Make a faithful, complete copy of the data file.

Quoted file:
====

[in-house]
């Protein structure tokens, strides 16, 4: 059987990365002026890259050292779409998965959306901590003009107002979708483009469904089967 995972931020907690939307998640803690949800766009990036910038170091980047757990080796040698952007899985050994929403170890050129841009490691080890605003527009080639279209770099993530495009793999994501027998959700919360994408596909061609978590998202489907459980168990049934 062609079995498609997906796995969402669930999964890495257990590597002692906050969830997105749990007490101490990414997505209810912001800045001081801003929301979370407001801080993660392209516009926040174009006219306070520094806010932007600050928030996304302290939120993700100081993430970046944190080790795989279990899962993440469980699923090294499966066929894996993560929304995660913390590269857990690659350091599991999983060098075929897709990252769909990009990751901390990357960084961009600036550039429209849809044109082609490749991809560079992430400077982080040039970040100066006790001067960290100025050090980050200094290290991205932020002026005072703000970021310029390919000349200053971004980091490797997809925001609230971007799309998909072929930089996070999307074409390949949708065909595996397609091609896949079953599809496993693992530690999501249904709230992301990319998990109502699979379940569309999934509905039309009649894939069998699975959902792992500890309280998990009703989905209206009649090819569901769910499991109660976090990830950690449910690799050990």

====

[in-house]
């Protein structure tokens, strides 16, 4: 059987990365002026890259050292779409998965959306901590003009107002979708483009469904089967 995972931020907690939307998640803690949800766009990036910038170091980047757990080796040698952007899985050994929403170890050129841009490691080890605003527009080639279209770099993530495009793999994501027998959700919360994408596909061609978590998202489907459980168990049934 062609079995498609997906796995969402669930999964890495257990590597002692906050969830997105749990007490101490990414997505209810912001800045001081801003929301979370407001801080993660392209516009926040174009006219306070520094806010932007600050928030996304302290939120993700100081993430970046944190080790795989279990899962993440469980699923090294499966066929894996993560929304995660913390590269857990690659350091599991999983060098075929897709990252769909990009990751901390990357960084961009600036550039429209849809044109082609490749991809560079992430400077982080040039970040100066006790001067960290100025050090980050200094290290991205932020002026005072703000970021310029390919000349200053971004980091490797997809925001609230971007799309998909072929930089996070999307074409390949949708065909595996397609091609896949079953599809496993693992530690999501249904709230992301990319998990109502699979379940569309999934509905039309009649894939069998699975959902792992500890309280998990009703989905209206009649090819569901769910499991109660976090990830950690449910690799050990």